Journal of Electromagnetic Analysis and Applications
Vol. 2  No. 10 (2010) , Article ID: 2978 , 6 pages DOI:10.4236/jemaa.2010.210076

A Study of Super Nonlinear Motion of Electrostatically Coupled Two-Particle System

Haiduke Sarafian


University College, the Pennsylvania State University, York, USA.


Received July 23rd, 2010; revised September 28th, 2010; accepted October 5th, 2010.

Keywords: Nonlinear Motion, Electrostatic Interaction, Deterministic Chaotic Motion, Mathematica


We consider a pair of nonidentical mechanical pendulums. The bob of each pendulum in addition to its own mass electrically is charged. The pendulums are hung from a common pivot in a vertical plane forming a slanted asymmetric L shaped figure. For arbitrary initial swings that are not necessarily confined to small angles, we analyze the dynamics of each bob under the influence of gravity’s pull as well as the mutual repulsive Coulombian internal force. The equations describing the motion of the system are a set of highly, supper nonlinear coupled differential equations. Applying Mathematica we solve the equations numerically. For nonidentical parameters describing the pendulums, namely, we show the system behaves chaotically; i.e. the angular position of each pendulum leaves a non-repeatable, chaotic pattern in time. For this coupled two-particle interactive system we show also by folding the time axis, the angular position of one of the pendulums vs. the other traces a Lissajous type curve. Our report includes various traditional phase diagrams and a set of newly designed, useful, phase-type diagrams as well. For a comprehensive understanding about the dynamics of the problem at hand, we provide Mathematica codes conducive to animating the chaotic motion of the system. The generic format of the codes allows adjusting the relevant parameters at will and addressing the “what-if” scenarios.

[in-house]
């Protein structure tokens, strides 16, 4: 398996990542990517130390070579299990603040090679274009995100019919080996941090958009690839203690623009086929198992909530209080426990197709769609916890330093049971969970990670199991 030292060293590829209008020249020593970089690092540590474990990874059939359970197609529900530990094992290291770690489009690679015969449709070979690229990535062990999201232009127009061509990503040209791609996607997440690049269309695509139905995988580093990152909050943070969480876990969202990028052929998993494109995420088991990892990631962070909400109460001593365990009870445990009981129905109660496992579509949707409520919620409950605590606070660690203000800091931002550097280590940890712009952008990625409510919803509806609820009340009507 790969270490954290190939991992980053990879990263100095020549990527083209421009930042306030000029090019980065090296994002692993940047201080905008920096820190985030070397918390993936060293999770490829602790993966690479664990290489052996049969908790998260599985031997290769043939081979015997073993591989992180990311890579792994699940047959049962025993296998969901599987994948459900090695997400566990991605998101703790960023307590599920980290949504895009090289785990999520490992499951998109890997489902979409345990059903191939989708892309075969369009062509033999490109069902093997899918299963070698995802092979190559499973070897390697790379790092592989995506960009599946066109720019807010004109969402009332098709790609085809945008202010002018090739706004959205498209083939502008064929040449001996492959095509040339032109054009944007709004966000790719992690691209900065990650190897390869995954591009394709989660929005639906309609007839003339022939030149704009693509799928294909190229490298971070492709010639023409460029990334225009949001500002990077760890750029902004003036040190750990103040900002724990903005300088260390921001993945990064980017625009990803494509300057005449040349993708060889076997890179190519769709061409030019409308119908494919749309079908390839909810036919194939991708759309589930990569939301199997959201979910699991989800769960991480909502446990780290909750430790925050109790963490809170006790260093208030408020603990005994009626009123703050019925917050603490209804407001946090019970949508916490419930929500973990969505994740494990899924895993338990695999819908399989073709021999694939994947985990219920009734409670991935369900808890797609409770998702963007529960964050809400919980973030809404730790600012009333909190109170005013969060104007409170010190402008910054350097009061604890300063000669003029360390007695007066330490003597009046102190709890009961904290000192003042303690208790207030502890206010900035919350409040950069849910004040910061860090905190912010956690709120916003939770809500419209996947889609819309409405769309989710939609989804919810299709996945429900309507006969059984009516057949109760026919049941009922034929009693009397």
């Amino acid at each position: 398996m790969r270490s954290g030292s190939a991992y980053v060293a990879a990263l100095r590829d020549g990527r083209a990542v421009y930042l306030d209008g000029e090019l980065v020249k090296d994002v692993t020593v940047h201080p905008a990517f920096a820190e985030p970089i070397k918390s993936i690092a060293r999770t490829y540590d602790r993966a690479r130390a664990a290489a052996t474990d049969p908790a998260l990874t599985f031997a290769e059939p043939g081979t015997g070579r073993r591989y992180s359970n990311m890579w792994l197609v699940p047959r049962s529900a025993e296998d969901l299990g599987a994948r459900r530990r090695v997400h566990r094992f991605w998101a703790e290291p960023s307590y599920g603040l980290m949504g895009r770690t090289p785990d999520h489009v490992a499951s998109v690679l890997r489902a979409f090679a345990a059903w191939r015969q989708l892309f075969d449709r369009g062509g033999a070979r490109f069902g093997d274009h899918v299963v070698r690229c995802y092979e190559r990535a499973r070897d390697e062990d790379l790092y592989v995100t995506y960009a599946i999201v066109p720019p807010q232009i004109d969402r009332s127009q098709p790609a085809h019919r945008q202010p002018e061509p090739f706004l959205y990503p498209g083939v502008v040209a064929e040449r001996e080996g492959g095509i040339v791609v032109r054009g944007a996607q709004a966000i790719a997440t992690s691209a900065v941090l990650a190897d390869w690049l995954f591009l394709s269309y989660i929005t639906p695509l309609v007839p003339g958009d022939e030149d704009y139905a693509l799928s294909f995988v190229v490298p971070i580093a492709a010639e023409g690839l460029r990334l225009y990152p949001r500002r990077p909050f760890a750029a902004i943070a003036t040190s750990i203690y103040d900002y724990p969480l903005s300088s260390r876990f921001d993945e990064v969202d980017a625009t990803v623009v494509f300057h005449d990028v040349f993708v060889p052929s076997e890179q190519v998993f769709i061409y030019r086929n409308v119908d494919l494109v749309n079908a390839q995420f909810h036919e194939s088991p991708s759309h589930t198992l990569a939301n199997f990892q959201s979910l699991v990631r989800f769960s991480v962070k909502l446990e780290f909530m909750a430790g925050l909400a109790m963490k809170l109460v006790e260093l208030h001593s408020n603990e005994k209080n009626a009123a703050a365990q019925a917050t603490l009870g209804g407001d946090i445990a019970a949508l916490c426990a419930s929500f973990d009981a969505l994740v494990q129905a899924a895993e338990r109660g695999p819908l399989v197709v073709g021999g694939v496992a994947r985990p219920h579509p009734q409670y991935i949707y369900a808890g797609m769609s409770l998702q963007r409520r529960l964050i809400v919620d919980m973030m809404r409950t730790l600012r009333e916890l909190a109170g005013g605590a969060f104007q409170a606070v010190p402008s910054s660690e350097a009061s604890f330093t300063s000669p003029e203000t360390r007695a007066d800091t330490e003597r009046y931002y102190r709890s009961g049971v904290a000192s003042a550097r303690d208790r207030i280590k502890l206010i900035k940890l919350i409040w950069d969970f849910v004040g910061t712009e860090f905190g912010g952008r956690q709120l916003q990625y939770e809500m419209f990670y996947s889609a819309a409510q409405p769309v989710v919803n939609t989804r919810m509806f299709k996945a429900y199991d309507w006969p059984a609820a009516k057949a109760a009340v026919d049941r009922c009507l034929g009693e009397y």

1. Introduction

In search of realistic, practical, nonlinear physics phenomena in our previous work we envision a coupled two-particle system [1,2]. In short, we consider a system composed of a pair of mechanical, electrically charged pendulums with a common pivot allowing oscillations in a vertical plane. The design of the system allows an adaptive investigation of the nonlinear oscillations. The mutual electrostatic interaction of the charged pendulums, irrespective the oscillation amplitudes make the oscillations nonlinear by itself. To make the analysis somewhat general, we consider large amplitude oscillations resulting from gravity pull and electrostatic interaction; appropriately we called the system “super nonlinear oscillations”. For sake of transparency, however, we assume identical pendulums. Meaning, we assign the same parameters to each pendulum, such as {{,m,q}. Furthermore, we apply the same initial conditions such as the initial swing angles and velocities, to both pendulums. Under these conditions, intuitively, it is plausible to conclude the pendulums are to oscillate coherently. And each pendulum is to trace a repeatable trajectory in time. And indeed we were able quantitatively confirm our intuitive predictions.

To generalize the analysis, in our current work we relax the aforementioned restrictions; we consider two nonidentical pendulums. We also select nonidentical initial conditions. Under these conditions, softly speaking, our intuition is not strong enough to predict and envision the motion of the individual pendulum.